Planet With Four Stars Discovered

Four Star Planet
An artist’s illustration of PH1, a planet discovered by volunteers from the Planet Hunters citizen science project. PH1, shown in the foreground, is a circumbinary planet and orbits two suns. Image Credit: Haven Giguere/Yale.

UK–(ENEWSPF)–16 October 2012. For the first time a planet has been found that orbits one pair of stars and has a second pair of stars revolving around it – so that four stars illuminate its skies.

The discovery was made by volunteers using the website alongside a team led by astronomers from Oxford University, Yale University, and Adler Planetarium.

Whilst binary stars – systems with pairs of stars – are not uncommon, out of the thousands of planets discovered outside our solar system only seven of these have been found to orbit binary stars (circumbinary planets) and none of these are known to have another pair of stars circling them.

The planet, dubbed ‘PH1’ after the website, is thought to be a ‘gas giant’ slightly larger than Neptune but over six times the size of the Earth, located just under 5,000 light-years away. Quite how such a four star system remains stable enough not to tear PH1 apart is a mystery.

‘It’s fascinating to try and imagine what it would be like to visit a planet with four Suns in its sky, but this new world is confusing astronomers – it’s not at all clear how it formed in such a busy environment,’ said Dr Chris Lintott, of Oxford University, one of the team.

The planet was discovered by two US volunteers using the website: Kian Jek of San Francisco and Robert Gagliano from Cottonwood, Arizona, spotted faint dips in light caused by the planet passing in front of its parent stars. The team of professional astronomers then confirmed the discovery using the Keck telescopes on Mauna Kea, Hawaii.

Meg Schwamb of Yale University, lead author of an upcoming paper on the discovery, is presenting the results on 15 October at the Division for Planetary Sciences annual meeting in Reno, Nevada. She said: ‘The discovery of these systems is forcing us to go back to the drawing board to understand how such planets can assemble and evolve in these dynamically challenging environments.’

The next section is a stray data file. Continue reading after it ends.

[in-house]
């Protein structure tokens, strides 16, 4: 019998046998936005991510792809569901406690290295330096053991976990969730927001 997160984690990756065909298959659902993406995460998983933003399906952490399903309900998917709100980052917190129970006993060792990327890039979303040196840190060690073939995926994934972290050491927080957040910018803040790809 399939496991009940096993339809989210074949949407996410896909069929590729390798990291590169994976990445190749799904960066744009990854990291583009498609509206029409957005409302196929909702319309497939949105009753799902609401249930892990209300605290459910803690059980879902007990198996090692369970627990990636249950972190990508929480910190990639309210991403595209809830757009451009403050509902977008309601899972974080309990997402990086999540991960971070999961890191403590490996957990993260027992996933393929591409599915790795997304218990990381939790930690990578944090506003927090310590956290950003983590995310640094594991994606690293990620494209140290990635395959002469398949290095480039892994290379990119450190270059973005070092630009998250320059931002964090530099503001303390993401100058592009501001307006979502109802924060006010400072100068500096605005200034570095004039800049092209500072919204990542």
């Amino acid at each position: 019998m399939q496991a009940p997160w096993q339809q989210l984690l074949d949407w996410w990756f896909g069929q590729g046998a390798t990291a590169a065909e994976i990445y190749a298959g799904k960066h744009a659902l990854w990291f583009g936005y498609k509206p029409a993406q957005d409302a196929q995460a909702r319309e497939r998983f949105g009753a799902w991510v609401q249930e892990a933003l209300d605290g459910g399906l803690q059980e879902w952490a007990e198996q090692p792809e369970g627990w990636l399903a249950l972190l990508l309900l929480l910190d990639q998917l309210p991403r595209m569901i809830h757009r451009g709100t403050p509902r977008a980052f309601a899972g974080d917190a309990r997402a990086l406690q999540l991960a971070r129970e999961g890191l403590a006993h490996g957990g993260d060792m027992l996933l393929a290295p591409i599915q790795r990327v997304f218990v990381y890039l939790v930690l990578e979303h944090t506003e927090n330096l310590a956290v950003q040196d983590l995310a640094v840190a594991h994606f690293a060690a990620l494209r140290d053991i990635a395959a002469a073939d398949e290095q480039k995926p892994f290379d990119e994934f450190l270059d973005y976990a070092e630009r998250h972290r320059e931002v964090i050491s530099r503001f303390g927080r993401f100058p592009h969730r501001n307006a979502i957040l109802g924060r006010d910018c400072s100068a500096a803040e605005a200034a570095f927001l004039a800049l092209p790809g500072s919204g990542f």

Arfon Smith of Adler Planetarium, one of the team, said: ‘It’s an amazing discovery, but what’s even more exciting is that, with more data currently being added to for anyone to explore, we really don’t know what our armchair astronomers will discover next!’

Kian Jek said: ‘It still continues to astonish me how we can detect, let alone glean so much information, about another planet thousands of light years away just by studying the light from its parent star.’

Robert Gagliano said: ‘It’s a great honour to be a Planet Hunter, citizen scientist, and work hand in hand with professional astronomers, making a real contribution to science.’

An illustration of the planet is available at:

An illustration of the star is available at:


  • Founded in 2010, uses the power of human pattern recognition to identify transits in the Kepler public data. Visitors to the Planet Hunters website have access to a randomly selected ~30-day light curve segment from one of Kepler’s ~160,000 target stars. Volunteers are asked to draw boxes to mark the locations of visible transits with multiple independent classifiers reviewing each 30-day light curve segment. Since December 2010, more than 170,000 members of the general public have participated.